“Had Justice Blackwell simply finished his term – and to do that he only had to stay in office just over 40 more days – the people of Georgia would have been able to vote on a new justice to replace him,” Moore said. “The Supreme Court has determined that the power of the governor to appoint exceeds the right of the people to vote. The disconcerting reality is that the majority of the Supreme Court just surrendered the keys to the courthouse to whomever occupies the governor’s mansion.” 

Bullock said eight of the state’s nine justices were originally appointed, so it’s not an unusual way to get a seat on the court.

“It’s been a while since I actually did a calculation, but I remember last time I did, something like two-thirds of the judges in Georgia, not just in the Supreme Court, were appointed initially rather than being elected,” he said.

Bullock said down ballot races like judges tend to be re-elected without much of a challenge.

“You go to the ballot box to vote for governor, president, senator, things like this,” he said. “You work your way down the ballot, you come to these judicial positions, and you’re a reasonably informed voter, but you don’t really study that because it doesn’t impact you, and judges tend not to run campaigns. You don’t see their names in the paper. So what do you do? You just go ahead and check the box for the incumbent.”

Trammell, who was appointed by Gov. Nathan Deal, said an important difference with this case is that Blackwell is not set to leave office until months after the election was scheduled to take place.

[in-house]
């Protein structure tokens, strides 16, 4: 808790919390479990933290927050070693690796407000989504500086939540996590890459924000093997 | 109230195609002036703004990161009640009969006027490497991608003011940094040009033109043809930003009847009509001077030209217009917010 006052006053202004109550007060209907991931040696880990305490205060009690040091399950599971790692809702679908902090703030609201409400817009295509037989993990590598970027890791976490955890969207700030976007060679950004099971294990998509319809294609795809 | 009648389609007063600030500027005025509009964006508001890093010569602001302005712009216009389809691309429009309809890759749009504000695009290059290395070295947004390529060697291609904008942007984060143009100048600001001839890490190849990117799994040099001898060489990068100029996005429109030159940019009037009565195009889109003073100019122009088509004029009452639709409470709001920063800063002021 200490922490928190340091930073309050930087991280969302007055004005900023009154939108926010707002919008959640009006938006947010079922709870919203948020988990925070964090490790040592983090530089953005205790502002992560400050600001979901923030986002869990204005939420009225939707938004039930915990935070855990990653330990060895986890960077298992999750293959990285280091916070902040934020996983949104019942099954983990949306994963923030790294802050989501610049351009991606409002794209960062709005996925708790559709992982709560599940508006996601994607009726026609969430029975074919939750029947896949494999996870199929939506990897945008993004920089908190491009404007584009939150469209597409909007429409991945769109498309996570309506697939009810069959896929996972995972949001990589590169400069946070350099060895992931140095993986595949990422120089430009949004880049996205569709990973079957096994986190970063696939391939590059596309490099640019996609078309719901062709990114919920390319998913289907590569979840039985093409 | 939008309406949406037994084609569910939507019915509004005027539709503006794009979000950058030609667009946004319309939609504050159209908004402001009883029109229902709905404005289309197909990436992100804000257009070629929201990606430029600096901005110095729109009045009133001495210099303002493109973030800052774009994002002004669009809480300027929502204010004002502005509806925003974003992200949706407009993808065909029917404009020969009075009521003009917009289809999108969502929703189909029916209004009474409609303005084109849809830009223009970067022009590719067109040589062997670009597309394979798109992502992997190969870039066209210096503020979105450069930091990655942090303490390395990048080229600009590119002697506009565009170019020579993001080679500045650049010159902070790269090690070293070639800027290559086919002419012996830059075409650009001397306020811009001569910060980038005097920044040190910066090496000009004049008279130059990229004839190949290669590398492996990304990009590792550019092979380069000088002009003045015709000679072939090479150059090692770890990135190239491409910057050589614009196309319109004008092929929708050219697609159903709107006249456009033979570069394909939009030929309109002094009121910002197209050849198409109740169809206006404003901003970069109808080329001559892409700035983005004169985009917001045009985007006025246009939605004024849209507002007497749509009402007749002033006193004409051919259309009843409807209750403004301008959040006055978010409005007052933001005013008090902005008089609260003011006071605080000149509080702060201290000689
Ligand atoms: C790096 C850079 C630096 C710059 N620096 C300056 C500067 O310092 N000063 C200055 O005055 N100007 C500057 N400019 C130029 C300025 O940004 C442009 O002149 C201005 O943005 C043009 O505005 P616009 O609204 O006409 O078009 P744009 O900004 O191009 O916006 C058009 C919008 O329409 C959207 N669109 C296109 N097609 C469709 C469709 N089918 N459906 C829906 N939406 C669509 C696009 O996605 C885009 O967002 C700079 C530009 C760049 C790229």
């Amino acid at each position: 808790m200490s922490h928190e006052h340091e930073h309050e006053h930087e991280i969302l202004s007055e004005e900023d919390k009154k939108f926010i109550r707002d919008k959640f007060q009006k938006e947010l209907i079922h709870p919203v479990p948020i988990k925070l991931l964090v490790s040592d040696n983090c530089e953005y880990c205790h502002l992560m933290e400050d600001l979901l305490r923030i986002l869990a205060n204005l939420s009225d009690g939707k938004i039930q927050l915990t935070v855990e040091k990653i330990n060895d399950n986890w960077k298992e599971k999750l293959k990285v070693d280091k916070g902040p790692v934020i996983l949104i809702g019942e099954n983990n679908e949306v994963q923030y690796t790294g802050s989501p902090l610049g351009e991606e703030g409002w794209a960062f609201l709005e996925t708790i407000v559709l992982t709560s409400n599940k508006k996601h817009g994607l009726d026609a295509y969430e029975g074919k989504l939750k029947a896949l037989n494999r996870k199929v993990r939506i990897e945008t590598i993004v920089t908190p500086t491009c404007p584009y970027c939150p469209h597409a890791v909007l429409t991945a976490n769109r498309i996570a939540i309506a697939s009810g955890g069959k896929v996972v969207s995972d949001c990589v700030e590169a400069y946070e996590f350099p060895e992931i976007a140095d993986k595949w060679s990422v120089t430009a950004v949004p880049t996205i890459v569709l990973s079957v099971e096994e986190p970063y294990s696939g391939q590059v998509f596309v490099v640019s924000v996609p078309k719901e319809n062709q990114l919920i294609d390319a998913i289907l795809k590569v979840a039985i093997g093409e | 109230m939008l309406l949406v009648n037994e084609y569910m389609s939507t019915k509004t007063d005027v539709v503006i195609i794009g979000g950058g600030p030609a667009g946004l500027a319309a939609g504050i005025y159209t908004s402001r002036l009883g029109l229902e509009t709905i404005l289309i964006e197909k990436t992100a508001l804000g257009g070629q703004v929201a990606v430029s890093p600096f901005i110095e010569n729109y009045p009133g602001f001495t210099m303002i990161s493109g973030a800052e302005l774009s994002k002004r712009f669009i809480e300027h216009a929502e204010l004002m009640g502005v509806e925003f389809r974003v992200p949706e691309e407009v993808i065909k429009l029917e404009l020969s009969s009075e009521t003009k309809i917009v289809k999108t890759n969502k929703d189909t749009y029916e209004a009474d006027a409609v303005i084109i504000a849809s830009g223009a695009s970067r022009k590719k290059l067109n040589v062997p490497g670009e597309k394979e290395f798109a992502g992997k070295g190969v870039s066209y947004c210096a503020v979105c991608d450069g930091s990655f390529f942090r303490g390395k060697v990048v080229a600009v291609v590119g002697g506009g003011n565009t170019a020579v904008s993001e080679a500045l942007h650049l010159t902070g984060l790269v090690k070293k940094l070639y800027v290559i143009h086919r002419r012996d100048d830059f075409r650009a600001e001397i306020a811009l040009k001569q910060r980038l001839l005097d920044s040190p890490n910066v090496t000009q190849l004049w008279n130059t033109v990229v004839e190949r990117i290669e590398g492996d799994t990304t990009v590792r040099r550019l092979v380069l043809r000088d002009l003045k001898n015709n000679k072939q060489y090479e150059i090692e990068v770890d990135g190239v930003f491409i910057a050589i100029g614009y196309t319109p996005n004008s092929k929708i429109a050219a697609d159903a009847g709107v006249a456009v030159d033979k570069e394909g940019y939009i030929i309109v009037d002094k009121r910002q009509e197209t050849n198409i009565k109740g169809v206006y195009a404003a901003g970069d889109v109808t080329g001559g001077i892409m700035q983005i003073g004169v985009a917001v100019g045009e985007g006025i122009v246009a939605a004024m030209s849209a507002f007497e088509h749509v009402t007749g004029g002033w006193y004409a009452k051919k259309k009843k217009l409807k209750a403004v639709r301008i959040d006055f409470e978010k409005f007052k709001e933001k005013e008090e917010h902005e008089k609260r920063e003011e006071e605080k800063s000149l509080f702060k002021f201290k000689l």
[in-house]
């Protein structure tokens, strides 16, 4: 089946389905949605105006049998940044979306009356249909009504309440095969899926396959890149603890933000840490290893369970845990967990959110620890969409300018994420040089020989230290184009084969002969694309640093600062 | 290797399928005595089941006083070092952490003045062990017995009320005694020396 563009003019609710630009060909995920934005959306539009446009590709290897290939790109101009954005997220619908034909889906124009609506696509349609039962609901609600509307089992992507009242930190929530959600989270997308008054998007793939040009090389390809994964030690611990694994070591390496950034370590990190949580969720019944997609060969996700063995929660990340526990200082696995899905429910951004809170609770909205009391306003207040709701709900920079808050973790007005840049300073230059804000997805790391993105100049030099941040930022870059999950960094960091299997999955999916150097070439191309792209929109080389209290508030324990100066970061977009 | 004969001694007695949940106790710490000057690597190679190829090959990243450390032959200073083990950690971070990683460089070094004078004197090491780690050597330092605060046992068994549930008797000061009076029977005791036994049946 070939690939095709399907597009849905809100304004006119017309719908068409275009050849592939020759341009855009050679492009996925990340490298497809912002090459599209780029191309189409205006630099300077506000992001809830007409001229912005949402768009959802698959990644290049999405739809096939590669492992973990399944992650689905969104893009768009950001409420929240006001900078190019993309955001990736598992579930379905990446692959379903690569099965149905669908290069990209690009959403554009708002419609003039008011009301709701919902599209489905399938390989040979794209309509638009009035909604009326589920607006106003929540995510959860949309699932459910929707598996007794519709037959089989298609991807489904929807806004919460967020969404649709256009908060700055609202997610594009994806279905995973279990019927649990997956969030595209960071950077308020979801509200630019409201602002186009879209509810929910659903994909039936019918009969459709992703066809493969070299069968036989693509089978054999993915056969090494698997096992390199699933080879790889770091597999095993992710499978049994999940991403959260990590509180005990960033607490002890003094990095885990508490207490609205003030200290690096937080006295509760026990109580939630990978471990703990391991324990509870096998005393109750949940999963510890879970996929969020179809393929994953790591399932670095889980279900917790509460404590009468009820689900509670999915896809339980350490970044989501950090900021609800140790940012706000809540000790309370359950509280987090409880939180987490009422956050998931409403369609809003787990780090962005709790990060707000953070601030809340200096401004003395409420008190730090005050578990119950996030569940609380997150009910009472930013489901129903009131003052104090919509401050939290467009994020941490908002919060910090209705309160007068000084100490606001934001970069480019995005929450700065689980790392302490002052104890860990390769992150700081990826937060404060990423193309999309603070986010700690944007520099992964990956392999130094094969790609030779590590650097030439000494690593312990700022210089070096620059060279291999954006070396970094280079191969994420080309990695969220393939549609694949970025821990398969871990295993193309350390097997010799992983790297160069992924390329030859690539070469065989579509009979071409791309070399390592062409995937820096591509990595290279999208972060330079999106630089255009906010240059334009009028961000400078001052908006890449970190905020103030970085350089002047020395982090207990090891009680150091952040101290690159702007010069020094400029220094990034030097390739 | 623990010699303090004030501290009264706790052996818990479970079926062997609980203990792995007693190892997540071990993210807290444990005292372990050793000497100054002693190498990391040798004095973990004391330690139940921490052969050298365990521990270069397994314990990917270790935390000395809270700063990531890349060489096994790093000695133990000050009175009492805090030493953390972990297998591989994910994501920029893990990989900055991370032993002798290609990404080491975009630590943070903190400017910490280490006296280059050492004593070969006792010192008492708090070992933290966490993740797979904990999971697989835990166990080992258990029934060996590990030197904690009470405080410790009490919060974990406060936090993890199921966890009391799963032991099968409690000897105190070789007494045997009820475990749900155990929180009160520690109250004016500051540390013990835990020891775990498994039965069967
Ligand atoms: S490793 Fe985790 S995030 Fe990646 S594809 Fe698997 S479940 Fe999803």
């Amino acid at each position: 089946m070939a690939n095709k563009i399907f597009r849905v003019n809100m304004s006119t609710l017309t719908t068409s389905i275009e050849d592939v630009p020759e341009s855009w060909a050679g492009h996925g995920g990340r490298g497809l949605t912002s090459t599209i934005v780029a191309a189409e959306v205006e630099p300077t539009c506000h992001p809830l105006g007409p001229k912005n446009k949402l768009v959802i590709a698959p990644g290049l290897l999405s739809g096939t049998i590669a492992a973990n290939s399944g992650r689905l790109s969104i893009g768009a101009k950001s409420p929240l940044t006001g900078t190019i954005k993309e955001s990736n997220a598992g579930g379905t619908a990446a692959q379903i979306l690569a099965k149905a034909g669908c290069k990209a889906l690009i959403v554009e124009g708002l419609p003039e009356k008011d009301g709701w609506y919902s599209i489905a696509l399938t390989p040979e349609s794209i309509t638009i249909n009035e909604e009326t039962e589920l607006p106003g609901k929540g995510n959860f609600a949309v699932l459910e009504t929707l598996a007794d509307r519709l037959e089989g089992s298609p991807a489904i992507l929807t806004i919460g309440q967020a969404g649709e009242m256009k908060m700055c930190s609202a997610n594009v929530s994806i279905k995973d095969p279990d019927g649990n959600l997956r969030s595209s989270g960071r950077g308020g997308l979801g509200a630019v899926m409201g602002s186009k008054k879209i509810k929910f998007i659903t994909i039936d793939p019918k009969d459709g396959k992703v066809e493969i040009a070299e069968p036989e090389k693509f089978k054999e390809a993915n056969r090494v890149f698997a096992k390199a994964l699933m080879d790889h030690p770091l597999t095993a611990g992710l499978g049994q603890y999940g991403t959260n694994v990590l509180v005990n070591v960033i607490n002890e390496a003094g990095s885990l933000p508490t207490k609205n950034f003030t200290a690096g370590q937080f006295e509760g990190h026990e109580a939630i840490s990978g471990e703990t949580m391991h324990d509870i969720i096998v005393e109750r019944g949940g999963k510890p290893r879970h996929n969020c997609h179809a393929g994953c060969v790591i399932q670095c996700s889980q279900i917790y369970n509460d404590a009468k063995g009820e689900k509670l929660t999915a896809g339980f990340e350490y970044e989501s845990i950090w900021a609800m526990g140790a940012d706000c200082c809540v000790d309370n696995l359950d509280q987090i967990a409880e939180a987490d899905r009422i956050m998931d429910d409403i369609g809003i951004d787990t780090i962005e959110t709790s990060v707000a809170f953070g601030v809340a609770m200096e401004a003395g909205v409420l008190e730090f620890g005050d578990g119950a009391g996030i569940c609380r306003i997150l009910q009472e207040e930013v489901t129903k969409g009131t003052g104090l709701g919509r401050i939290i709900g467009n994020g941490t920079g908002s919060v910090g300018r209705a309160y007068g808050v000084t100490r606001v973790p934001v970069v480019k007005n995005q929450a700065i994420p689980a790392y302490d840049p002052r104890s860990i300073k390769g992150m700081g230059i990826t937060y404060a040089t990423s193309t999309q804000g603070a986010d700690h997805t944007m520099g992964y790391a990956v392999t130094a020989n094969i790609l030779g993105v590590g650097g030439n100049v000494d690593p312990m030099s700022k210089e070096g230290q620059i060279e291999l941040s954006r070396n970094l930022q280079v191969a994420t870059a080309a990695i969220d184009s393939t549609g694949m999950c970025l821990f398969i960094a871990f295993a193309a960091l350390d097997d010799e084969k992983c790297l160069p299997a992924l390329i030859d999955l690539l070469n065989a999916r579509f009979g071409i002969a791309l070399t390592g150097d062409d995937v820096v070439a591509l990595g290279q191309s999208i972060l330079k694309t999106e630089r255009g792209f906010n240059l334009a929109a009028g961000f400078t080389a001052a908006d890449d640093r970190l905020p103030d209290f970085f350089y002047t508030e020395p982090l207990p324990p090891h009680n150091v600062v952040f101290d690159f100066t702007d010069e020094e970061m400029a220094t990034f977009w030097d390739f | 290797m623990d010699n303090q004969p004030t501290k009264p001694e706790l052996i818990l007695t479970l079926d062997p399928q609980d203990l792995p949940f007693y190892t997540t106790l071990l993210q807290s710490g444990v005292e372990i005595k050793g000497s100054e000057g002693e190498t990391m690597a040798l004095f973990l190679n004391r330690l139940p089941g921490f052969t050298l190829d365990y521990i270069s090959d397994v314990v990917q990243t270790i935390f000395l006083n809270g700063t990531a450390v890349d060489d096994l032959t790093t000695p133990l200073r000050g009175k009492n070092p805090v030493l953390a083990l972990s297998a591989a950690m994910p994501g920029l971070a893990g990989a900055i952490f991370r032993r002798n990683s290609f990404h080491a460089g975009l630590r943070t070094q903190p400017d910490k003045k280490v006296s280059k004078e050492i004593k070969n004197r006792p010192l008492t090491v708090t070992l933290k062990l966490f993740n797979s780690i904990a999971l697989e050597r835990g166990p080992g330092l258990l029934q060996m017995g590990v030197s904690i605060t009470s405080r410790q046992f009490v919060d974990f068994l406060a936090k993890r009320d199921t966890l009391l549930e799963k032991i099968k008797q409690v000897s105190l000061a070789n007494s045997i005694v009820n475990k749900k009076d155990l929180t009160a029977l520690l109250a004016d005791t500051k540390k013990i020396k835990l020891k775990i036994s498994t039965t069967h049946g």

“I am not against gubernatorial appointments,” she wrote. “However, in this instance, when the resignation will not result in a vacancy in the office until (originally) almost six months after the election, I cannot in good conscience agree that the election should be cancelled and the will of the people thrust aside.”

Moore said there is a chance the case could continue in federal court.

Ann Glenn Weltner, the widow of former state Supreme Court Chief Chief Charles Weltner; Grady County school board member and south Georgia political strategist Laura Register and former NAACP president Francys Johnson are suing Raffensperger in U.S. District Court over Blackwell’s seat.

Barrow and Beskin could join that suit or file their own, although Beskin is now running to unseat Justice Charles Bethel.

“We will be looking at the federal options,” Moore said. “I think the Court’s reasoning is a vivid example of constitutional contortion. Can you imagine another situation where the arbiters of the facts are themselves the actual fact witnesses in the case?  I think this would be of interest to the federal court.”

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Ross Williams
Ross Williams

Before joining the Georgia Recorder, Ross Williams covered local and state government for the Marietta Daily Journal.Williams' reporting took him from City Hall to homeless camps, from the offices of business executives to the living rooms of grieving parents. His work earned recognition from the Georgia Associated Press Media Editors and the Georgia Press Association, including beat reporting, business writing and non-deadline reporting. A native of Cobb County, Williams holds a bachelor’s degree in English from Atlanta's Oglethorpe University and a master’s in journalism from Northwestern University.